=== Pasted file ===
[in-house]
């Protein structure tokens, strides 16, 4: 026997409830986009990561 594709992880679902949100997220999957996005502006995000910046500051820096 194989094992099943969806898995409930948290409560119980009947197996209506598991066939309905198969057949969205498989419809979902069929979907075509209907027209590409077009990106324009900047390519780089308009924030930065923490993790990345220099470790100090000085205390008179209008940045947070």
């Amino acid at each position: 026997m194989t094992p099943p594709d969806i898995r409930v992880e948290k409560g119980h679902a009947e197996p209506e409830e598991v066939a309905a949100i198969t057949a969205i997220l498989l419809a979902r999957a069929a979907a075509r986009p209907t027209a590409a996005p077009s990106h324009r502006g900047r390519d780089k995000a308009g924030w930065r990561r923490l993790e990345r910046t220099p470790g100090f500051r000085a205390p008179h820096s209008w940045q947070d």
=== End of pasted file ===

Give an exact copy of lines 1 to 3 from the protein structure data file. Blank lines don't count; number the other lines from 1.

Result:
[in-house]
């Protein structure tokens, strides 16, 4: 026997409830986009990561 594709992880679902949100997220999957996005502006995000910046500051820096 194989094992099943969806898995409930948290409560119980009947197996209506598991066939309905198969057949969205498989419809979902069929979907075509209907027209590409077009990106324009900047390519780089308009924030930065923490993790990345220099470790100090000085205390008179209008940045947070």
């Amino acid at each position: 026997m194989t094992p099943p594709d969806i898995r409930v992880e948290k409560g119980h679902a009947e197996p209506e409830e598991v066939a309905a949100i198969t057949a969205i997220l498989l419809a979902r999957a069929a979907a075509r986009p209907t027209a590409a996005p077009s990106h324009r502006g900047r390519d780089k995000a308009g924030w930065r990561r923490l993790e990345r910046t220099p470790g100090f500051r000085a205390p008179h820096s209008w940045q947070d």